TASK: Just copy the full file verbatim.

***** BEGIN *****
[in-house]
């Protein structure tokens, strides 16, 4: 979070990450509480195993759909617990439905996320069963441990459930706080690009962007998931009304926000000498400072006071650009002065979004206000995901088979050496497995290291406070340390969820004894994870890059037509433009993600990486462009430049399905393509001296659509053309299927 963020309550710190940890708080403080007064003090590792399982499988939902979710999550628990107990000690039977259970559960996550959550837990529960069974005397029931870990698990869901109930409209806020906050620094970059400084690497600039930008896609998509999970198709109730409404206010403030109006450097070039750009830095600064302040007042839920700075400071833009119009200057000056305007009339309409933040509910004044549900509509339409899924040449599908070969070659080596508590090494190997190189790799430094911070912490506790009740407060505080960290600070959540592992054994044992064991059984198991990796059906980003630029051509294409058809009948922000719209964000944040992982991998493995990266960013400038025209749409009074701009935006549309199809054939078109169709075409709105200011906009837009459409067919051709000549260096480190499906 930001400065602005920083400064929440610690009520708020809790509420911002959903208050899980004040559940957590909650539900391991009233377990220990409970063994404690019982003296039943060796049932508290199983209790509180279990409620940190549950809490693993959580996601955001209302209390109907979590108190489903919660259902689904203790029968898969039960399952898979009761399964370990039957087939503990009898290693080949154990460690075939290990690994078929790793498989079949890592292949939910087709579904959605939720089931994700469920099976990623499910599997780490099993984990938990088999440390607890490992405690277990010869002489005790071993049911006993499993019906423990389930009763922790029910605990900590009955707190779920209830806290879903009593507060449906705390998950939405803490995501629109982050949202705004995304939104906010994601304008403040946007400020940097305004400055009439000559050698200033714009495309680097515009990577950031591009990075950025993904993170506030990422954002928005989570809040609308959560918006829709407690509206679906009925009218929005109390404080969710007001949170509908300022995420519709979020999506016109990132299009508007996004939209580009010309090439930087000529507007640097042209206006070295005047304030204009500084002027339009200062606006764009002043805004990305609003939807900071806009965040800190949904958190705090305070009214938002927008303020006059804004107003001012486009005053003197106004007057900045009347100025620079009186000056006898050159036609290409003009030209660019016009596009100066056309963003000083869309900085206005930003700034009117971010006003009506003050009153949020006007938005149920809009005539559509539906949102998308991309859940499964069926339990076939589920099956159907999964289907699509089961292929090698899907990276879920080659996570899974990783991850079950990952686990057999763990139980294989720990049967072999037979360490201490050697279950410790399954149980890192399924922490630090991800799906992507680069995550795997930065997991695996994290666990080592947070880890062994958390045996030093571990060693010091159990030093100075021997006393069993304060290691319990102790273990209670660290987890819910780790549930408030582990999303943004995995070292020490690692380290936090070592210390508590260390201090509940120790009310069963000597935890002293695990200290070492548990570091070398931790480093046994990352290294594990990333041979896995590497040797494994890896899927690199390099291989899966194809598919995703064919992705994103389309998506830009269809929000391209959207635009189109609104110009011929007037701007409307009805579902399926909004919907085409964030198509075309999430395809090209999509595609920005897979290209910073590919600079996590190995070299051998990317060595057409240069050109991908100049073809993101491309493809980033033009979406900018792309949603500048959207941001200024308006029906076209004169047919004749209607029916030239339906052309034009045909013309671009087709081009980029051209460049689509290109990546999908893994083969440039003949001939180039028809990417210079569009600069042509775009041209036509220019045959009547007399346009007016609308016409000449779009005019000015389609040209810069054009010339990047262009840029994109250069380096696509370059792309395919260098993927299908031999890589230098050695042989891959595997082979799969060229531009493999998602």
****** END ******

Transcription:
[in-house]
């Protein structure tokens, strides 16, 4: 979070990450509480195993759909617990439905996320069963441990459930706080690009962007998931009304926000000498400072006071650009002065979004206000995901088979050496497995290291406070340390969820004894994870890059037509433009993600990486462009430049399905393509001296659509053309299927 963020309550710190940890708080403080007064003090590792399982499988939902979710999550628990107990000690039977259970559960996550959550837990529960069974005397029931870990698990869901109930409209806020906050620094970059400084690497600039930008896609998509999970198709109730409404206010403030109006450097070039750009830095600064302040007042839920700075400071833009119009200057000056305007009339309409933040509910004044549900509509339409899924040449599908070969070659080596508590090494190997190189790799430094911070912490506790009740407060505080960290600070959540592992054994044992064991059984198991990796059906980003630029051509294409058809009948922000719209964000944040992982991998493995990266960013400038025209749409009074701009935006549309199809054939078109169709075409709105200011906009837009459409067919051709000549260096480190499906 930001400065602005920083400064929440610690009520708020809790509420911002959903208050899980004040559940957590909650539900391991009233377990220990409970063994404690019982003296039943060796049932508290199983209790509180279990409620940190549950809490693993959580996601955001209302209390109907979590108190489903919660259902689904203790029968898969039960399952898979009761399964370990039957087939503990009898290693080949154990460690075939290990690994078929790793498989079949890592292949939910087709579904959605939720089931994700469920099976990623499910599997780490099993984990938990088999440390607890490992405690277990010869002489005790071993049911006993499993019906423990389930009763922790029910605990900590009955707190779920209830806290879903009593507060449906705390998950939405803490995501629109982050949202705004995304939104906010994601304008403040946007400020940097305004400055009439000559050698200033714009495309680097515009990577950031591009990075950025993904993170506030990422954002928005989570809040609308959560918006829709407690509206679906009925009218929005109390404080969710007001949170509908300022995420519709979020999506016109990132299009508007996004939209580009010309090439930087000529507007640097042209206006070295005047304030204009500084002027339009200062606006764009002043805004990305609003939807900071806009965040800190949904958190705090305070009214938002927008303020006059804004107003001012486009005053003197106004007057900045009347100025620079009186000056006898050159036609290409003009030209660019016009596009100066056309963003000083869309900085206005930003700034009117971010006003009506003050009153949020006007938005149920809009005539559509539906949102998308991309859940499964069926339990076939589920099956159907999964289907699509089961292929090698899907990276879920080659996570899974990783991850079950990952686990057999763990139980294989720990049967072999037979360490201490050697279950410790399954149980890192399924922490630090991800799906992507680069995550795997930065997991695996994290666990080592947070880890062994958390045996030093571990060693010091159990030093100075021997006393069993304060290691319990102790273990209670660290987890819910780790549930408030582990999303943004995995070292020490690692380290936090070592210390508590260390201090509940120790009310069963000597935890002293695990200290070492548990570091070398931790480093046994990352290294594990990333041979896995590497040797494994890896899927690199390099291989899966194809598919995703064919992705994103389309998506830009269809929000391209959207635009189109609104110009011929007037701007409307009805579902399926909004919907085409964030198509075309999430395809090209999509595609920005897979290209910073590919600079996590190995070299051998990317060595057409240069050109991908100049073809993101491309493809980033033009979406900018792309949603500048959207941001200024308006029906076209004169047919004749209607029916030239339906052309034009045909013309671009087709081009980029051209460049689509290109990546999908893994083969440039003949001939180039028809990417210079569009600069042509775009041209036509220019045959009547007399346009007016609308016409000449779009005019000015389609040209810069054009010339990047262009840029994109250069380096696509370059792309395919260098993927299908031999890589230098050695042989891959595997082979799969060229531009493999998602």